Women who develop diabetes while they are pregnant suffer from a condition called gestational diabetes or gestational diabetes mellitus, also called GDM. The disease strikes about 5 percent of women who are pregnant, or close to 200,000 a year, according to the National Institute of Child Health and Human Development. The same side effects occur in women with gestational diabetes as others with diabetes – your insulin levels malfunction, causing a buildup of glucose or sugar in your blood. A healthy diet and treatment plan can ensure that you'll carry a healthy baby.
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Diabetes Guidelines in Pregnancy
Work out a specific diet plan with your physician. You'll need to monitor your blood sugar daily and possibly take insulin to regulate your glucose levels. Controlling your carbohydrate intake plays a significant role in managing the disease, according to the American Diabetes Association. Regular exercise is recommended, and you need to maintain a healthy weight, gaining only enough to support your baby. A daily journal can help your doctor adjust your diet plan to accommodate your blood sugar levels.
Carbs, Diabetes and Pregnancy
Carbohydrates provide important nutrients for you and your baby and should not be eliminated. Instead, space out your carb intake into five or six small portions throughout the day, according to the UCFS Medical Center. Spacing out your carbohydrate intake will help to control your blood sugar levels. You'll get your carbohydrates from bread, cereal, pasta, beans and rice. Milk, yogurt, fruit and some vegetables also are high in carbohydrates. Even though you must manage your carbohydrate intake, you still should get 1 cup of starch per meal.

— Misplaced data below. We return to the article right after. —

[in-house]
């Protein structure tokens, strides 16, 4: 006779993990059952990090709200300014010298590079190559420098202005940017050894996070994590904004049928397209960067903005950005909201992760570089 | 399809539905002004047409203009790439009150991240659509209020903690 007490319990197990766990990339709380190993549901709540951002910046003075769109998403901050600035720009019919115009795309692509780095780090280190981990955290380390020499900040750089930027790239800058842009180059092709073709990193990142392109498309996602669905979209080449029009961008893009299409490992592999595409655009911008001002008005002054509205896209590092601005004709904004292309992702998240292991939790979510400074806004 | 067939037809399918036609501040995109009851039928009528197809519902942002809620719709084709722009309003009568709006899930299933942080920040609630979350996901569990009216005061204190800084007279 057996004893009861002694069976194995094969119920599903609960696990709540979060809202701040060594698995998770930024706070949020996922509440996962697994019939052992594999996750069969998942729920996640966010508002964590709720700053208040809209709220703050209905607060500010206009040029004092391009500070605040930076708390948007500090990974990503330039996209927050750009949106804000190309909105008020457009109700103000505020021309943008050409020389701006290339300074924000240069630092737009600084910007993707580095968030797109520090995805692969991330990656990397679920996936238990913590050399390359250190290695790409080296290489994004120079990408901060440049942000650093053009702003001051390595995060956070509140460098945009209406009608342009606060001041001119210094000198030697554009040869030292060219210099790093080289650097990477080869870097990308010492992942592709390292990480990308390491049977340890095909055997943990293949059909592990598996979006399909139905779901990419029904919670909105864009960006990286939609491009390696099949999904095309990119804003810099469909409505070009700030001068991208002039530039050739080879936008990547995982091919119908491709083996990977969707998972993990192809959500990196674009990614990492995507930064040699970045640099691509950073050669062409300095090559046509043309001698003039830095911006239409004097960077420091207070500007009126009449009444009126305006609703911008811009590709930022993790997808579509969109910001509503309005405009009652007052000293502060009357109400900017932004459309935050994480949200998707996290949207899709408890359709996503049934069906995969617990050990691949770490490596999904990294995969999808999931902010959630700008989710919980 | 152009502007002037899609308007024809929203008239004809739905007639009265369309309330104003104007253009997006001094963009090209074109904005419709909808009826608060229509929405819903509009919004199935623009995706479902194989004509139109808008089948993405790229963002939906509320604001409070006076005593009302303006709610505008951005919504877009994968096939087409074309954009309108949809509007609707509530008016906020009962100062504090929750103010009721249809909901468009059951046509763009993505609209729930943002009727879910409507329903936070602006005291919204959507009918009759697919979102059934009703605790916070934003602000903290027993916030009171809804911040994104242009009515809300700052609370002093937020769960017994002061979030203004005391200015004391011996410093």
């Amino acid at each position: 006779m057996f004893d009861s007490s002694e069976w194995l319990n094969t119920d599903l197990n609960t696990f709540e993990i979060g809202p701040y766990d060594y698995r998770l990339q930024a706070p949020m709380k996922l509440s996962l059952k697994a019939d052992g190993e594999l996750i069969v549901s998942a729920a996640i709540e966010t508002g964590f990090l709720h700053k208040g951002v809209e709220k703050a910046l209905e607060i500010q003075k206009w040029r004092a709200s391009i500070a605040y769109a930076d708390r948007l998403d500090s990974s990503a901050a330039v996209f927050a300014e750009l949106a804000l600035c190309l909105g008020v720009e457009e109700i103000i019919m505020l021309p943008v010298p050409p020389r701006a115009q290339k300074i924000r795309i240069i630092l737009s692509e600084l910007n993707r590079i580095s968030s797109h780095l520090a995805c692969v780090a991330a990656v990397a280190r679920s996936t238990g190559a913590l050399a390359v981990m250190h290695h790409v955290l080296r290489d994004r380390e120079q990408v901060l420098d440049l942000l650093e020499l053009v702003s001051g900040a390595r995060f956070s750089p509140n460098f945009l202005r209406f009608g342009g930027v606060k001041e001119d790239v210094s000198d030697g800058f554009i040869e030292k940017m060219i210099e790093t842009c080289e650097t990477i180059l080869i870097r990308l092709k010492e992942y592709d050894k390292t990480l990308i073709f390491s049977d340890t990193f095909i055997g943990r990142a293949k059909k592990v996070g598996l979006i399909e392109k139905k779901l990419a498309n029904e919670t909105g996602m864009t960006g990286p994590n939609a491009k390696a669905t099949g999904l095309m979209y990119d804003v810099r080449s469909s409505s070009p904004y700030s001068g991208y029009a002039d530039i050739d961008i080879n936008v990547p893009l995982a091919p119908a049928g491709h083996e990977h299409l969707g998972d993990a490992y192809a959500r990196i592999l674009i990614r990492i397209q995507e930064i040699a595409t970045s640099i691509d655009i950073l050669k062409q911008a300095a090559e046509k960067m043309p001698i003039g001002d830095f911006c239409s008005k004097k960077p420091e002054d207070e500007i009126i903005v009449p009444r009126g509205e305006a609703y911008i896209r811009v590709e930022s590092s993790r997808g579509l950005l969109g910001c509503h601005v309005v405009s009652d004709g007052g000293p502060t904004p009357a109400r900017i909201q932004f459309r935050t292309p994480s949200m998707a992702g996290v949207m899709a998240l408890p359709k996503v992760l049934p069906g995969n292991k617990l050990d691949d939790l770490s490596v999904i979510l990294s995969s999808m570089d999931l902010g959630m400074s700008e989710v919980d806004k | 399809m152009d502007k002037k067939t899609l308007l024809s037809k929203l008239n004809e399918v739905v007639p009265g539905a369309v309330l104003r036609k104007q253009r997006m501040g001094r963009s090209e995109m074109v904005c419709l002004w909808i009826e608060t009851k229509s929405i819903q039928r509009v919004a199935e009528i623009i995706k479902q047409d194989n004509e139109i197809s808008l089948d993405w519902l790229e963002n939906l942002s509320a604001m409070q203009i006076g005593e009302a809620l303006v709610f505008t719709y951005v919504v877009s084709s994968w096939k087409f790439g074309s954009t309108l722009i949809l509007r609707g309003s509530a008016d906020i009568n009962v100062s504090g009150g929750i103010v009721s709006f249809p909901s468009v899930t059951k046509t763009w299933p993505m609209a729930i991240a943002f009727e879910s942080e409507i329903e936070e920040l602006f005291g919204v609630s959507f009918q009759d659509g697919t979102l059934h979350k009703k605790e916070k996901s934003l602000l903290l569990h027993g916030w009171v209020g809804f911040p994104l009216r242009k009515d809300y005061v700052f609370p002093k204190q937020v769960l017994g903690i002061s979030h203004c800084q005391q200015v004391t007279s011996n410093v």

Most likely, your doctor will advise you to avoid foods high in sugar that drastically affect your glucose levels. Refrain from eating candy, cake, cookies and other desserts. Sugared soft drinks and fruit juice will be off-limits for your entire pregnancy. Fresh or frozen fruit usually is permitted because they contain fiber, which helps to slow down the conversion of dietary carbohydrate into glucose, or blood sugar. Limit fruit consumption to about one to three servings per day, however.
In addition to tracking and spacing out your carbohydrate intake, eat at regular intervals to maintain proper blood sugar levels. According to the UCFS Medical Center, you should never skip breakfast, because hormone levels tend to fluctuate more rapidly in the morning. Protein and one serving of starch makes for a well-tolerated morning meal. Since milk is a liquid form of carbohydrate, limit your consumption to one glass at a time because it can affect your blood sugar levels. Artificial sweeteners usually are appropriate during pregnancy when you need to limit your sugar consumption. UCFS Medical Center reports that artificial sweeteners approved for use during pregnancy include sucralose, acesulfame K and aspartame.